New Figures Highlight Mental Health Related Incidents

New figures released today by Cleveland Police reveal the number of times that officers have been called to help those experiencing mental health problems.

1 Statistics show that police dealt with over 1500 mental health related incidents in the last financial year, offering support in over 30 cases per week between April 2016 and March 2017.

The figures have been released as part of Mental Health Awareness Week and specialist officers are urging people who are experiencing any form of mental illness to take the first brave step of seeking help and support.

Cleveland Police is working with partner agencies under the banner of the Crisis Care Concordat to share best practice and ensure that those with mental illness have access to the services that they need.

Agencies also work together under the concordat to ensure those with mental health problems are taken to the most appropriate place of safety.

Assistant Chief Constable Adrian Roberts said: “Around one in four people in the UK will experience a mental health problem each year, but seeking help and advice from specialists is still a daunting prospect because of the stigma that surrounds mental ill health.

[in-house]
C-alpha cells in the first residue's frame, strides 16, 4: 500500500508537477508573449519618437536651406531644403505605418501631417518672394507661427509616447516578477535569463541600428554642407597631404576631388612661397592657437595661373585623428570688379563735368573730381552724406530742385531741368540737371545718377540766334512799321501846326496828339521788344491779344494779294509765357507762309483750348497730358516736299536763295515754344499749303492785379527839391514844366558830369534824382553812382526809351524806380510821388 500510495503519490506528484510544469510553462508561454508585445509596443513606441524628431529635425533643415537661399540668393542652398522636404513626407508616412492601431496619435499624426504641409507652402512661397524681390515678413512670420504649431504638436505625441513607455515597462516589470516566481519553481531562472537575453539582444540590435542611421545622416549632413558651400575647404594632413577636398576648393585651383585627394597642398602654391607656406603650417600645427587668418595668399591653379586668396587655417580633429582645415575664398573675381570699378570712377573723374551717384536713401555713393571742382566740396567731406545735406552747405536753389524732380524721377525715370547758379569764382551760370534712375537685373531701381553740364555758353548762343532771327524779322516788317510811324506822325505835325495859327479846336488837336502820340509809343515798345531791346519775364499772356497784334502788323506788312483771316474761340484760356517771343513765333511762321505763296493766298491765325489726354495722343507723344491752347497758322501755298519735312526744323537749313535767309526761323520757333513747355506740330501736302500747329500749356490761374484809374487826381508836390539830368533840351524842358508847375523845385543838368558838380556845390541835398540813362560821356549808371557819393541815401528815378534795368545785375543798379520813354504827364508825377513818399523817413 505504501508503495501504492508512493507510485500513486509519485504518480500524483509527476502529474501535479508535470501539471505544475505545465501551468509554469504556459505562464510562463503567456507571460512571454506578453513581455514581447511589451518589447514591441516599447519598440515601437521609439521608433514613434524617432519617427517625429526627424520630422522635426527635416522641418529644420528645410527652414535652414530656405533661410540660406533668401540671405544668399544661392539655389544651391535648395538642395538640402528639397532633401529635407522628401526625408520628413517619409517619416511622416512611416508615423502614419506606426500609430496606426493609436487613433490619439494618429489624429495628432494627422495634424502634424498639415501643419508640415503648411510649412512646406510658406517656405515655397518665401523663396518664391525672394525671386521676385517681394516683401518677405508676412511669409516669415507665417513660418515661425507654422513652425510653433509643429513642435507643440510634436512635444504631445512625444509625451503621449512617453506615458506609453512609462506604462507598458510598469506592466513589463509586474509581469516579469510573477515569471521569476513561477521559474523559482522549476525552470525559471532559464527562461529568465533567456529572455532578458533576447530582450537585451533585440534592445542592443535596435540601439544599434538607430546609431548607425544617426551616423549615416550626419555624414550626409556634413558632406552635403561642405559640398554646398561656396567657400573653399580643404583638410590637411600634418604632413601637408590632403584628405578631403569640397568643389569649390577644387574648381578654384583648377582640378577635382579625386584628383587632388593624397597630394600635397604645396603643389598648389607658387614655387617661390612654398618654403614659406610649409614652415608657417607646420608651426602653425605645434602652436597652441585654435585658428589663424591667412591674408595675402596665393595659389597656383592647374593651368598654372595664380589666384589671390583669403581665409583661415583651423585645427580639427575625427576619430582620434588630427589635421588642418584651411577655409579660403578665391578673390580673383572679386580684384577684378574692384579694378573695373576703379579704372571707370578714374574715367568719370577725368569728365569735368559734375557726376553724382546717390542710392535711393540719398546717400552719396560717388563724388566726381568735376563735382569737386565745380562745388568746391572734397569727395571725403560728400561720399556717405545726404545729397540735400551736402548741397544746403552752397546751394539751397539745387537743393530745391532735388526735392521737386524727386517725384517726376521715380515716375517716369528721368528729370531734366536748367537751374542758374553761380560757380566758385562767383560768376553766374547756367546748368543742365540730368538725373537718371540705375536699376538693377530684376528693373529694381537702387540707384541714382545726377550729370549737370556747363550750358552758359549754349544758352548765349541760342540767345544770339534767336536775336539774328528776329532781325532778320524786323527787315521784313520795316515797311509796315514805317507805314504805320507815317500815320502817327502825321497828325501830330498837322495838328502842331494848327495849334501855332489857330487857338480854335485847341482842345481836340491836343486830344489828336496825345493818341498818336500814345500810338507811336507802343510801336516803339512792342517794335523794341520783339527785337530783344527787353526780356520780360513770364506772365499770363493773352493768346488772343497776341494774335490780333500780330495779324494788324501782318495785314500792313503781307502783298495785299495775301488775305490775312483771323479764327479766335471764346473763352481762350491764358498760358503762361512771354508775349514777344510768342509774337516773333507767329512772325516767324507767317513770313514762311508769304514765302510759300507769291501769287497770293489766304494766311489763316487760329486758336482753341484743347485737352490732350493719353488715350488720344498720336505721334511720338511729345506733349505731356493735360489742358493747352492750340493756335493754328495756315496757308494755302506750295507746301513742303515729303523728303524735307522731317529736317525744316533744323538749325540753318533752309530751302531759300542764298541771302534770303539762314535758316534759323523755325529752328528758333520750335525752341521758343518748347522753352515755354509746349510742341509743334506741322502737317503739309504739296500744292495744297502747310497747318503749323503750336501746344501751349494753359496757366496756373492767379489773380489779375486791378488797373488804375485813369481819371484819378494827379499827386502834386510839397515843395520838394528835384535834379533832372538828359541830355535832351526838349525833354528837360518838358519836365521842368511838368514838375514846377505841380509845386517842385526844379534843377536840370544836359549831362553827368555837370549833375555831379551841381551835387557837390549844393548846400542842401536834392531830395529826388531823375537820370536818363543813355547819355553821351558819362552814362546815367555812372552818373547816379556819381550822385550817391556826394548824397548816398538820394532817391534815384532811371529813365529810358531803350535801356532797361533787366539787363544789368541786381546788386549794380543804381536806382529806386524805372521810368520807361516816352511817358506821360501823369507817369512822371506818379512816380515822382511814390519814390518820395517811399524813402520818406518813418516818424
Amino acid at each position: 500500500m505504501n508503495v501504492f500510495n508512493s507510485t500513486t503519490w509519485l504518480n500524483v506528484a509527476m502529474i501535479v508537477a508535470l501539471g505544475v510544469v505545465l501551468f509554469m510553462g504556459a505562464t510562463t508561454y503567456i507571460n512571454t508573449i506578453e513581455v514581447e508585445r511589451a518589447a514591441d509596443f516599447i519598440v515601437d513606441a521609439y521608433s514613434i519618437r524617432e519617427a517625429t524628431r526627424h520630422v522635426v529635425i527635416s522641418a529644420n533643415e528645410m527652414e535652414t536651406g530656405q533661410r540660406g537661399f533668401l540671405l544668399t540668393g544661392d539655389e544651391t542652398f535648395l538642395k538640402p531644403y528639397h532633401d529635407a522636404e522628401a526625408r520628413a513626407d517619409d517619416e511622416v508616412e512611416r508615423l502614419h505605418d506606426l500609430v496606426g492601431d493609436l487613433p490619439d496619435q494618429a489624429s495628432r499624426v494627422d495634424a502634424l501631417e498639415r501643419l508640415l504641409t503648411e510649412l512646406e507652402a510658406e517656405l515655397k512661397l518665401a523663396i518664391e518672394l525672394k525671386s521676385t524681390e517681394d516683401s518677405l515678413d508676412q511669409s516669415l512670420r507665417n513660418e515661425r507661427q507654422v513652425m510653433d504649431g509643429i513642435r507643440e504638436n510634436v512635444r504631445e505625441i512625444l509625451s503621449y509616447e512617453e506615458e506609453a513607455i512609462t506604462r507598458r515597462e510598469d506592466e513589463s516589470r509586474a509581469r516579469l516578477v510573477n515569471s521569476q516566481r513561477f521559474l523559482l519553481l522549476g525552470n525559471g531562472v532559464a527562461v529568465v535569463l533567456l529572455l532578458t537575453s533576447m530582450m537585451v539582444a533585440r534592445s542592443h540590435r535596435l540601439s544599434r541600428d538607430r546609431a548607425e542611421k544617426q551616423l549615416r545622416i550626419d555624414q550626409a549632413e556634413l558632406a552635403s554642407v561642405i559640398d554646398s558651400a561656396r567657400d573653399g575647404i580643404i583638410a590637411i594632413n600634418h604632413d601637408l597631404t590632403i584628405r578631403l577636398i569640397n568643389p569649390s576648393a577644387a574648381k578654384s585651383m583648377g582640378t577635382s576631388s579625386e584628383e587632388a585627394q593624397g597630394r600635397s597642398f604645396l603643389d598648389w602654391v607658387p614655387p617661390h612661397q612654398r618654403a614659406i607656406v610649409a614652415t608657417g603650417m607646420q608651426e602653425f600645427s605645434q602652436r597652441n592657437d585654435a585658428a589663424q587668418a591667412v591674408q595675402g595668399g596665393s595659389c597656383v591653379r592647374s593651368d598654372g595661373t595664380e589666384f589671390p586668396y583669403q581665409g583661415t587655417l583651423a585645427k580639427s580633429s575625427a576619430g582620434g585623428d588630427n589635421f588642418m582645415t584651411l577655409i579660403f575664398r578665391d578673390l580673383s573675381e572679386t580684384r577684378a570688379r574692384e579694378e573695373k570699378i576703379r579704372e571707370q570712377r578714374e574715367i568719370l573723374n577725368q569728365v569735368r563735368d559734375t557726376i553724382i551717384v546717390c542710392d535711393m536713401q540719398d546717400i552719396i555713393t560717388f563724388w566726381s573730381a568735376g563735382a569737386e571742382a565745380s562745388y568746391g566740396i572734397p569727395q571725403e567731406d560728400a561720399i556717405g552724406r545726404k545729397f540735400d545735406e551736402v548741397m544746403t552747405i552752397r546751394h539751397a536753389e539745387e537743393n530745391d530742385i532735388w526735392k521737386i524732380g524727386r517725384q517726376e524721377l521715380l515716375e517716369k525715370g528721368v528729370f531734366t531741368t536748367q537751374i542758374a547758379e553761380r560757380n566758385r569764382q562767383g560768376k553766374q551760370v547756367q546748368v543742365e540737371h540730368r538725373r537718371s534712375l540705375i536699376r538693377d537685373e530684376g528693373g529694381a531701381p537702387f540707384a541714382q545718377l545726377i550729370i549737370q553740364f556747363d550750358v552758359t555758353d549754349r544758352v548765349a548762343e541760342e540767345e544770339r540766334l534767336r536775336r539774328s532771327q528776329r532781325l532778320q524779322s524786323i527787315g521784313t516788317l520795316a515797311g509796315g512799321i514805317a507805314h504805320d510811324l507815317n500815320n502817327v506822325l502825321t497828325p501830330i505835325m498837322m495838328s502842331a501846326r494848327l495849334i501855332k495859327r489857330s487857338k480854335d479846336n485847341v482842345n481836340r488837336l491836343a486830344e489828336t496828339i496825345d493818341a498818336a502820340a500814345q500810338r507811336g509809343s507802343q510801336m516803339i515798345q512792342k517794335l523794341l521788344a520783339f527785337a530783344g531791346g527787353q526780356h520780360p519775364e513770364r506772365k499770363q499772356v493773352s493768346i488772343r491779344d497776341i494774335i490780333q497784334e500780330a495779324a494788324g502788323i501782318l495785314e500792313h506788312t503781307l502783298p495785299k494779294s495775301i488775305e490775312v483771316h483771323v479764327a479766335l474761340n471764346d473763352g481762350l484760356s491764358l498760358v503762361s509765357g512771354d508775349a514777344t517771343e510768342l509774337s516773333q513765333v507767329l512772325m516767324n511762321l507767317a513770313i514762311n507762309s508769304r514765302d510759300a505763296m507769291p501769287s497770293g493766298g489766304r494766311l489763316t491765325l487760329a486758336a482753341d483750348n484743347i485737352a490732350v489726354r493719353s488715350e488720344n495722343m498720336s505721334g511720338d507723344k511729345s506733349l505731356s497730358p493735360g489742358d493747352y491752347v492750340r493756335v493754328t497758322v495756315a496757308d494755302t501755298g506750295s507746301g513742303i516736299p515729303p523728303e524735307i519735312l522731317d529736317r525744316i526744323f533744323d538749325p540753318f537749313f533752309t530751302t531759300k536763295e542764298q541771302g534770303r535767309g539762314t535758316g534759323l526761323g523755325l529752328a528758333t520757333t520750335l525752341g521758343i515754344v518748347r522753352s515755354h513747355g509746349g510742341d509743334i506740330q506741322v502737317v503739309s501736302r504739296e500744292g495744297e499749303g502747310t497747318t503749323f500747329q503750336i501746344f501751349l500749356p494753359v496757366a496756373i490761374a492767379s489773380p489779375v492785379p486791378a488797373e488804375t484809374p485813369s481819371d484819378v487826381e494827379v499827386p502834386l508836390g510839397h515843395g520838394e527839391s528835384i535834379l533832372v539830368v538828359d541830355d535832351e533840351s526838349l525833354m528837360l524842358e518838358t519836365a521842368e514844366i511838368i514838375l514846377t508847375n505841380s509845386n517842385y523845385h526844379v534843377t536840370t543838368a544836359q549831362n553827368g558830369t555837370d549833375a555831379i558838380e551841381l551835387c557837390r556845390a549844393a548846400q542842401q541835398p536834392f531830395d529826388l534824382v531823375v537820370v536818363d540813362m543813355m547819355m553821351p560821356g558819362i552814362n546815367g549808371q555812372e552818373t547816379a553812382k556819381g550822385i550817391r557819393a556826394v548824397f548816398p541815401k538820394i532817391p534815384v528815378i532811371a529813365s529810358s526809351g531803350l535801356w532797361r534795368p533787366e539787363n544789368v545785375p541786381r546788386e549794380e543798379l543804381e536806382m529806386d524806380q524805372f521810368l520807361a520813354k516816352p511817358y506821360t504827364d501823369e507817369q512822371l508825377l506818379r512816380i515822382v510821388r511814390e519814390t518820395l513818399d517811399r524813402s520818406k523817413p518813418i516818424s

“The figures we have released today are stark and show the scale of the support that has been provided by our police officers to those who are often in crisis situations.

“Police cells are not an appropriate place of safety for someone suffering a mental health crisis who has not committed a crime. We have fantastic partnership arrangements under the concordat in Cleveland and real progress has been made to ensure that people in mental health crisis are treated in a suitable environment.”

Police and Crime Commissioner for Cleveland, Barry Coppinger, said: “These figures show the fantastic efforts made by our police officers to help those in need.

“It’s absolutely vital that people experiencing mental health crisis are able to access specialist mental health support at the most crucial time. I am a firm believer that we have the best partnerships on Teesside for this and that’s why I’m happy to commission services such as Street Triage, which gives police officers access to mental health nurses on the ground.”